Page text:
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Baltimore County's unappealing repeal

The loss of more than 100,000 fish in the Middle River area last week, all victims of toxic algae triggered by warm weather and high nutrient levels, might have seemed an ominous (and entirely appropriate) foreshadowing to the Baltimore County Council's decision to wipe out the county's stormwater remediation fee or "rain tax" a few days later. There's a direct connection between the pollution that runs off county streets, sidewalks, parking lots and other impervious surfaces and fish kills like the one that devastated Middle River and several of its tributaries.

But it isn't fish that were gutted and filleted by the council's unanimous decision Monday night. It was the taxpayers. Baltimore County is going to have to clean up its pollution one way or another — the U.S. Environmental Protection Agency is going to require it and so will the state of Maryland under laws governing the municipal separate storm sewer system or "MS4" permit that are far out of reach of the council. In repealing the fee, the council merely shifted the burden of that cleanup from polluters to average citizens, an annual bill of $16 million or more that just got dropped in the laps of county residents.

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The purpose of the stormwater remediation fee is often misunderstood — the dishonest "rain tax" crusade of recent years having hopelessly muddled what started out as a fairly straightforward effort to clean up a neglected but growing source of water pollution and help spare communities from flooding. Baltimore County residents had it particularly good, as average homeowners pay a piddling $14-to-$26 each year with a greater burden placed on commercial property owners. Some business owners weren't happy with this balance, but that's a matter the council could have resolved by amending the fee, not eliminating it.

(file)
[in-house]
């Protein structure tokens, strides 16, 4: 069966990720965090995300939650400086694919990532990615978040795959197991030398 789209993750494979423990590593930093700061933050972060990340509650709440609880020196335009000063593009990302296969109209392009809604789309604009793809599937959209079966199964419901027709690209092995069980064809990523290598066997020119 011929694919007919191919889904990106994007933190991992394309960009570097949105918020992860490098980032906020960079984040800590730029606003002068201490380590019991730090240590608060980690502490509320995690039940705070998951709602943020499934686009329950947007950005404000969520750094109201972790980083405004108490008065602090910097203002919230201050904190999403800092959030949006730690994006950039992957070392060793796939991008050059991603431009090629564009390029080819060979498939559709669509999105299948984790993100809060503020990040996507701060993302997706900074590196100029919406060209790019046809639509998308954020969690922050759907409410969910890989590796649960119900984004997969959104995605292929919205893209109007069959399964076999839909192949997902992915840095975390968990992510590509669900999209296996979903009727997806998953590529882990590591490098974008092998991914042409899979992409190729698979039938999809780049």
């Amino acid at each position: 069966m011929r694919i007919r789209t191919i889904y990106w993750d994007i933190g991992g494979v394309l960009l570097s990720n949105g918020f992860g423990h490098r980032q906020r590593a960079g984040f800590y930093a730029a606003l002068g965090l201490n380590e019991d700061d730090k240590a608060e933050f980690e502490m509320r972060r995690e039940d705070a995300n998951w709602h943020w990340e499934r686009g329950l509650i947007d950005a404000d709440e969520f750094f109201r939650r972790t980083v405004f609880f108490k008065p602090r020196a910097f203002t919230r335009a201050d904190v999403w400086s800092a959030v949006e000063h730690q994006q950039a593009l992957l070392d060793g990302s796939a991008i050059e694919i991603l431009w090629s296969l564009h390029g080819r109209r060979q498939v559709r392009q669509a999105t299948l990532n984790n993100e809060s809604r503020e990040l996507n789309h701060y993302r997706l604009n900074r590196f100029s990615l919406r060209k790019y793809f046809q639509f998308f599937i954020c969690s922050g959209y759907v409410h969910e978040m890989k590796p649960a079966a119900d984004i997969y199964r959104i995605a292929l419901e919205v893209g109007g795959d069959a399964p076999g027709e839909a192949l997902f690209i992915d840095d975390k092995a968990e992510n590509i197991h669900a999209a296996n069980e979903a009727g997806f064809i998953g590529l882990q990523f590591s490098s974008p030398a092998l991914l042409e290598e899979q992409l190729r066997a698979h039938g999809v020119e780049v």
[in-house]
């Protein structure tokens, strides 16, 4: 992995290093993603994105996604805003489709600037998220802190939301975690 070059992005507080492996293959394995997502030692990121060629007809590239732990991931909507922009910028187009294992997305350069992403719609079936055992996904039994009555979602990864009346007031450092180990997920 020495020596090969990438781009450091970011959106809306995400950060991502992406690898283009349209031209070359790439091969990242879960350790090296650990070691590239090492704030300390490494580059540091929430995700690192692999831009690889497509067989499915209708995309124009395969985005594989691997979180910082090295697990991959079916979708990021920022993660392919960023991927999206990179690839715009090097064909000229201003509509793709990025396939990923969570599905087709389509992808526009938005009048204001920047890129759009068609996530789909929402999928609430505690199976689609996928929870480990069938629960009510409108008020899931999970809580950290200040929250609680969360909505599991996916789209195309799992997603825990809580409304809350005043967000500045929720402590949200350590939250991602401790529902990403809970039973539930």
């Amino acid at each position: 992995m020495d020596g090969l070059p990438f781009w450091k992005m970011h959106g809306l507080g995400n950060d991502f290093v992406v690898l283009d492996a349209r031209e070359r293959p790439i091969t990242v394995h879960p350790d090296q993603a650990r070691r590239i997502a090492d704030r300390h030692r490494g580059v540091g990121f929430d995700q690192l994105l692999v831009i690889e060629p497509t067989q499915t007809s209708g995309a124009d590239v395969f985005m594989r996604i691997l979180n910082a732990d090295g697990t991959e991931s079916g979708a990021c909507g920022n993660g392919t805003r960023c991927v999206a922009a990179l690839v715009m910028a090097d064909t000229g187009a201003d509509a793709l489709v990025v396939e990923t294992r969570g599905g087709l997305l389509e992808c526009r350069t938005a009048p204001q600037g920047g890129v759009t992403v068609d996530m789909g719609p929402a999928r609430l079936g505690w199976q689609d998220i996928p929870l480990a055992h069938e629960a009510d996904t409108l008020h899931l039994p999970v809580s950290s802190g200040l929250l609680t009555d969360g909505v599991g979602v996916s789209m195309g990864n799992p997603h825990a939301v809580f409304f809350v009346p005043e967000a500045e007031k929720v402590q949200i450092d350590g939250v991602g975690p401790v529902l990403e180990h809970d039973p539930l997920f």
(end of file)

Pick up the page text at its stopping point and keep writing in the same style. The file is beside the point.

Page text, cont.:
What's particularly galling about the council's action is that it didn't identify a new revenue stream to replace the fee as required by state law. But whether the council is challenged in court over this missing element or not, County Executive Kevin Kamenetz is going to have to find that $16 million elsewhere in the budget. He isn't going to raise taxes, not in a county that hasn't increased the property or income rates in decades. The only available choice? Eliminate projects from the capital budget that are not stormwater related (remember, those are now required) or involve schools, which Mr. Kamenetz has vowed to leave whole.

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That means county taxpayers are going to get $16 million less of community projects — less for parks, road resurfacing, keeping buildings in good repair, building senior centers or police stations, and so on. It can't be pried out of the general fund (which is 85 percent committed to fixed costs like employee salaries and benefits, according to county estimates), and it isn't just for one year. The fee is eliminated entirely and forever in 2017, so taxpayers will have to sacrifice those benefits year after year after year.

So the obvious question is why? Why give up all that to subsidize polluters? Perhaps it's because business owners complained about the cost, as did non-profits, and council members sought to oil this squeaking wheel. But again, the law could have been amended to reduce their burden, and the council didn't even try. No, the real culprit here was a campaign of disinformation, a false claim that the county was ridiculously "taxing the rain" when it was merely trying to make sure polluters took responsibility for harmful runoff from their property. Rather than educate voters, Democratic and Republican council members alike chose to score cheap political points.

If the council wanted to give county residents a tax break, members could easily have looked elsewhere — two cents off the property tax (which doesn't sound like much but would cost $15.2 million and provide a greater direct benefit for most owners), for instance. If they wanted to make the county more business friendly, they might have invested more in upgrading congested roads instead of trimming back that pot of money. Instead, they joined the long procession of people admiring the emperor's invisible clothing and served up a tax "break" without bothering to explain what it's going to cost county residents. Under the guise of fiscal discipline, the council acted irresponsibly, giving what observers call the "shift and shaft," shifting costs elsewhere and shafting the unwary — in this case, Mr. and Mrs. Average Taxpayer.

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